The Manley family vacation to Saratoga has come and gone. Today both of my parents went back to work and tomorrow I will be heading back to Lexington to prepare for my senior year at UK. While I was in Saratoga I received some news from my farm manager, Frank Mitchell, regarding Skype. My Even the Score filly, Skype, is now officially a weanling. According to Frank, both Sky and Skype have handled the weaning process very well and both are happy and healthy. Skype remained in her normal paddock with some nanny mares and another weanling, a Nobiz Like Shobiz filly nicknamed Gizmo. Sky moved across the farm to a different paddock with Gizmo’s dam and a couple of other broodmares.

The other piece of news regarding Skype is actually more of an announcement. I have been debating on what to do with Skype for months now. The original plan was to send her to the Keeneland November sale, but I decided against that after consulting with Frank, my dad, and a few consignors. The next idea was to try to sell Skype privately, but that idea was eventually turned down as well. Other ideas discussed included selling Skype in next year’s Keeneland September sale, syndicating her and selling shares of her, and keeping her and racing her myself. I’ve done a lot of thinking and the decision was not easy, but I have made a final decision regarding my girl.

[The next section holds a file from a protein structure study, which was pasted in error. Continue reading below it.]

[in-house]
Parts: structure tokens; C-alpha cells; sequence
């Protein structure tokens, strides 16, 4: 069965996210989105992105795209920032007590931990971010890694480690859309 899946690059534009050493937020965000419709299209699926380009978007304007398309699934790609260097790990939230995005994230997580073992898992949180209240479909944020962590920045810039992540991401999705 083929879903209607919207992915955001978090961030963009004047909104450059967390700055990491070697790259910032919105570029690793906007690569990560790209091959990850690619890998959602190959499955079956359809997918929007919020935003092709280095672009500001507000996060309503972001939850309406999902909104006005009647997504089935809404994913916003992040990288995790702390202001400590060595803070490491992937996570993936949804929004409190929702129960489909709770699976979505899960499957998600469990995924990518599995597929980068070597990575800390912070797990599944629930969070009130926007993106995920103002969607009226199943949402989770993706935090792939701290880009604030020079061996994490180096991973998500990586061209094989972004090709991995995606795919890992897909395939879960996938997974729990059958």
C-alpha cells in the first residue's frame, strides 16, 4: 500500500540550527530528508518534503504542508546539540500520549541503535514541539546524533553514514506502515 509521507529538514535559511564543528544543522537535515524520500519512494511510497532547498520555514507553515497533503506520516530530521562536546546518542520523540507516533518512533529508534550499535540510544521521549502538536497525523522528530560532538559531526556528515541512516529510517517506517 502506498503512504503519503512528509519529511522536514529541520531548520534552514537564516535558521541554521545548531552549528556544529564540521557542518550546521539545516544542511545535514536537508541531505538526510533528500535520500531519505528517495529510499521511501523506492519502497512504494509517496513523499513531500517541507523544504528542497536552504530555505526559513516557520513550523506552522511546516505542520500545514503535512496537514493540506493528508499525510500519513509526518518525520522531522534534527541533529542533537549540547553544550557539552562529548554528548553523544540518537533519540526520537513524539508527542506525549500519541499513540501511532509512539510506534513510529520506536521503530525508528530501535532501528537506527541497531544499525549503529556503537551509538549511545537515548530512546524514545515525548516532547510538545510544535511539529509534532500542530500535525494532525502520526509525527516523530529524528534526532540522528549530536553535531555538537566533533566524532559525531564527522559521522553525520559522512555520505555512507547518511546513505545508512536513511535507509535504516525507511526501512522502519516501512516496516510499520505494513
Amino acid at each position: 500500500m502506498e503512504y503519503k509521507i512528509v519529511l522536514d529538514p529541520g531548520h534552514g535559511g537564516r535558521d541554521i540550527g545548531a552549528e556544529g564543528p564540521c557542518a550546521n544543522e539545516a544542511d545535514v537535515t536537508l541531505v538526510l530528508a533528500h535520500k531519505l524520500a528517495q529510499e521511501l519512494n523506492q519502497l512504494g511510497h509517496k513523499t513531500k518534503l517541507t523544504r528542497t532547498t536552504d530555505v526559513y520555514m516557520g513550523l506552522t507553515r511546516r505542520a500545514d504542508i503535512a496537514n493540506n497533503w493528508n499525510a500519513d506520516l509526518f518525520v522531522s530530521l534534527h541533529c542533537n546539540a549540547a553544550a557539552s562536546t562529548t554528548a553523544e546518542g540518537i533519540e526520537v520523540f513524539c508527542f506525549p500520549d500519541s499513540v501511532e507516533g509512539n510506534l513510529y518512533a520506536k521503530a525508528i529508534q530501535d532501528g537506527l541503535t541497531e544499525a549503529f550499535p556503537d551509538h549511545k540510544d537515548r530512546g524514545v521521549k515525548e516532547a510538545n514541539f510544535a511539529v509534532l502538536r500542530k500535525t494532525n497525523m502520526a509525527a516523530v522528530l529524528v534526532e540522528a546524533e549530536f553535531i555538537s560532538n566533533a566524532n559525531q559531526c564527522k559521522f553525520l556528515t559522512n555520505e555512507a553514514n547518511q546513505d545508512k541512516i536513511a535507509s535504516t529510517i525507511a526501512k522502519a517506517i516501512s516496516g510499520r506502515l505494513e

Skype will be going into the Keeneland January sale and will be consigned by Warrendale Sales. Warrendale was the first consignor to come to Frank’s farm and take a personal look at Skype and they pursued the opportunity to consign her more than any other consignor. Also, Warrendale’s Hunter Simms has a special connection with Sky. He worked with Sky as a young filly while she was at Stone Farm, where she was bred. I wrote a post a couple of months ago about meeting Hunter for the first time and it can be read at

So, that’s the plan. The January sale is about five months away and hopefully everything runs smoothly between now and then.

August 9, 2010

My Seventh Consecutive Whitney…Another One to Remember

Filed under: General horse racing — traversman @ 12:34 am